Friday, November 12, 2010

Yellow Dog by Martin Amis

When Charlie Rose (, 11/18/03) asks Martin Amis to explain what Yellow Dog is about, he says the book is a comic novel about the paradox of masculinity, that male insecurity leads to violence, and that each of the story lines reflects a crisis in masculinity. He also addresses the "obscenification of everyday life" (pp. 12, 335). M.A. says in the same interview that he started this project in earnest on September 12, 2001 in a post-9/11 world. This was Amis' first novel since The Information (1995), having written two memoirs subsequently [Experience (2000) and Koba the Dread (2002)]. With few exceptions, this novel was panned by critics, especially in the UK, where the attack was on the order of a national exorcism. Critics praised the prose will gagging on the story line. Kim (The New York Times) says "The problem is Amis's intellectualism, which sticks out like a parson at an orgy and shrinks and shrivels whatever it goes near." Cape (The Independent) says "Amis...[is]...the writer best equipped to target the moral atrocities of our age and shout them down in flames with the mighty Kalashnikov of his English prose." The infamous review by fellow novelist Tibor Fischer (The Daily Telegraph) trashed Yellow Dog, despite (or due to) the embargo placed on revealing book details, e.g., "I was reading my copy on the Tube and I was terrified someone would look over my shoulder (not only because of the embargo, but because someone might think I was enjoying what was on the page). It's like your favorite uncle caught in a school playground, masturbating." Casually reading the Amazon reviews, just seems like most readers could not understand it. A little effort is richly rewarded.

The book follows the interconnected threads of four stories, each evolving in a westerly direction, relating to (1) the protagonist, Xan ("xanthic" means yellow) Meo, novelist/actor with a criminal lineage (Mick Meo), who suffers a head injury in a seemingly random act of violence, (2) Henry England IX, vapid monarch, who receives a blackmail threat involving Internet photos of his daughter, Princess Victoria, (3) Clint Smoker, sleazy tabloid journalist who writes a misogynist column called Yellow Dog in the Morning Lark, and (4) the turbulent Flight CigAir 101, in which Royce Traynor's corpse is wreaking havoc even after his death. The glue that connects these threads is Joseph Andrews, career gangster and rival to Xan's father, more to come, as the book hits a crescendo in the final pages where linkages become apparent. A principal theme of the novel is incest, here Amis pushes the limits. Let's examine each of the four story lines.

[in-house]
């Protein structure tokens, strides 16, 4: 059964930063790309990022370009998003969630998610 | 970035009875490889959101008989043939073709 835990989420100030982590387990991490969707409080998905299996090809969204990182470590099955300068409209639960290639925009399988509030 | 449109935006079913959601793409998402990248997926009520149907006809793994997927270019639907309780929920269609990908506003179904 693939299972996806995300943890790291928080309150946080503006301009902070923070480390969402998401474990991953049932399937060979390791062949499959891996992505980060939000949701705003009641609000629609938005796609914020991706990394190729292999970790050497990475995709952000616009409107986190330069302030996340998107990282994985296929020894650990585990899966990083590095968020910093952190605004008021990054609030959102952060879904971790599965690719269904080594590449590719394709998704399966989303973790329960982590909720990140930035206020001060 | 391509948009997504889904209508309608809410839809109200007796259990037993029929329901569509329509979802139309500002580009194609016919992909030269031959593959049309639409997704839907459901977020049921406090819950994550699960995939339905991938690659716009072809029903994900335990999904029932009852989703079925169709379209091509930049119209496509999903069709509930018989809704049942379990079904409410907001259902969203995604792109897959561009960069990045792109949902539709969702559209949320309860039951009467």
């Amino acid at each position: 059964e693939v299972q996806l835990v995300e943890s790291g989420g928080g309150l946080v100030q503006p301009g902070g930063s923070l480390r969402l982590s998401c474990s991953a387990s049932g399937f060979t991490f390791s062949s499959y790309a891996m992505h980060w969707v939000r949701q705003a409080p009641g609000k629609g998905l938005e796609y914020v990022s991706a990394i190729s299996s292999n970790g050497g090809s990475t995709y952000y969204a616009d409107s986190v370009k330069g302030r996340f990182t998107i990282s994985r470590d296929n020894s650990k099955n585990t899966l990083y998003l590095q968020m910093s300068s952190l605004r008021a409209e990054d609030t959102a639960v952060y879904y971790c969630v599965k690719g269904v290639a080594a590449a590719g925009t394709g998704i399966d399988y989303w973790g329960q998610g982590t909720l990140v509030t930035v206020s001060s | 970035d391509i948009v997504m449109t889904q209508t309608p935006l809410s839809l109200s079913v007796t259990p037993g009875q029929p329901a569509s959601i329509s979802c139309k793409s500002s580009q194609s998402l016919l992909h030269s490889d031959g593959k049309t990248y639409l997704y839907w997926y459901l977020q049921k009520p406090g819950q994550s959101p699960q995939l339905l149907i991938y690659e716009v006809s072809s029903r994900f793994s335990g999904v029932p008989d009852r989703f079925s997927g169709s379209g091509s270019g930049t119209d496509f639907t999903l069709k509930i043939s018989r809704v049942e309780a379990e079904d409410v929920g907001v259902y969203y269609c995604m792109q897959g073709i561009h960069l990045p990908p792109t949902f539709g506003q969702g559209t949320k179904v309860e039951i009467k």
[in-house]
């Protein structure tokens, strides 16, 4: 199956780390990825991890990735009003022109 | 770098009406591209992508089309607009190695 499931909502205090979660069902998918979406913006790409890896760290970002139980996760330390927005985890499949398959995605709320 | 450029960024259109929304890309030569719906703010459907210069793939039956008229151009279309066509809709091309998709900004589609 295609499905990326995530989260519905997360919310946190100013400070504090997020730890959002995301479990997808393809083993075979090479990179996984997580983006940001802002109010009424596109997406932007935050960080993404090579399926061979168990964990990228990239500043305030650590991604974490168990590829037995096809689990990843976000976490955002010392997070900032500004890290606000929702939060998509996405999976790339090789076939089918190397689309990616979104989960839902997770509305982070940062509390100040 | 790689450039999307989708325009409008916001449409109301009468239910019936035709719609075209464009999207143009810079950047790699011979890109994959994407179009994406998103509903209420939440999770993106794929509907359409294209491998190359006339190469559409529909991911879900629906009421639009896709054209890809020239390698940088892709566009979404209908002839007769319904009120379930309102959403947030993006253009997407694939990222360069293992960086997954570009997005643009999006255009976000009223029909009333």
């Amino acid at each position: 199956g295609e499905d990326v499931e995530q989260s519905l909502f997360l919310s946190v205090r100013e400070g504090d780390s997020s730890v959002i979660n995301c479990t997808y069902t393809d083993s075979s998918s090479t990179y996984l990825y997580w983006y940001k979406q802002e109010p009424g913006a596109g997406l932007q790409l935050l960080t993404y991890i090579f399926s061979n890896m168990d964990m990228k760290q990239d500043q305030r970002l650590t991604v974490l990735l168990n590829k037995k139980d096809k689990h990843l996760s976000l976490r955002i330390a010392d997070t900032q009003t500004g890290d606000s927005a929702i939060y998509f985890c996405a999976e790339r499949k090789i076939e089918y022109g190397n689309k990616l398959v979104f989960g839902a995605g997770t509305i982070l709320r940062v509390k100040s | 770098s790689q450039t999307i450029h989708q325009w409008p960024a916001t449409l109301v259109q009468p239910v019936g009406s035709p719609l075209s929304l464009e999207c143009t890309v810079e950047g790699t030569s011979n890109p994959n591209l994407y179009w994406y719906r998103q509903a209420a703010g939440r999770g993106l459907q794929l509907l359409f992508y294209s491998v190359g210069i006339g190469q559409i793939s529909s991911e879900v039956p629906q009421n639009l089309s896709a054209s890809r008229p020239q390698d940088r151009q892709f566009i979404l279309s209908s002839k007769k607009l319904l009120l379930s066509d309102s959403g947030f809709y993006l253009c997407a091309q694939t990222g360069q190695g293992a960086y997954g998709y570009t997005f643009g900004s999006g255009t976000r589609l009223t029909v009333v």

The opening of the book introduces Hollywood (symbolic of the post 9/11 "world" with its focus on pornography, ersatz celebrity through reality TV shows, and Warholian 15-minute fame) and hospital (where Xan Meo is soon to visit). The metered prose is classic Amis "But I go to Hollywood but I go to hospital, but you are first but you are last, but he is tall but she is small, but you stay up but you go down, but we are rich but we are poor, but they find peace but they find.....Xan Meo went to Hollywood. And, minutes later, with urgent speed, and accompanied by choric howls of electrified distress, Xan Meo went to hospital. Male violence did it" (p. 3). The reader is expected to supply the missing word "war." This opening conjures up the language of Dickens' A Tale of Two Cities, viz. "It was the best of times, it was the worst of times, it was the age of wisdom..." So Hollywood is a local bar in London's "Camden Town" (p. 6) and Xan, "47" (p. 8), was out to celebrate the 4-year anniversary of his decree nisi with his ex wife, Pearl O'Daniel (with whom he'd had 2 sons). Xan gets "coshed" (p. 14) on the head by mysterious assailants, out of the blue, clearly resonating with the 9/11 attacks. We later learn the name of the assailant - "Snort" (p. 46), who ends up in prison "for twelve years" (p. 251).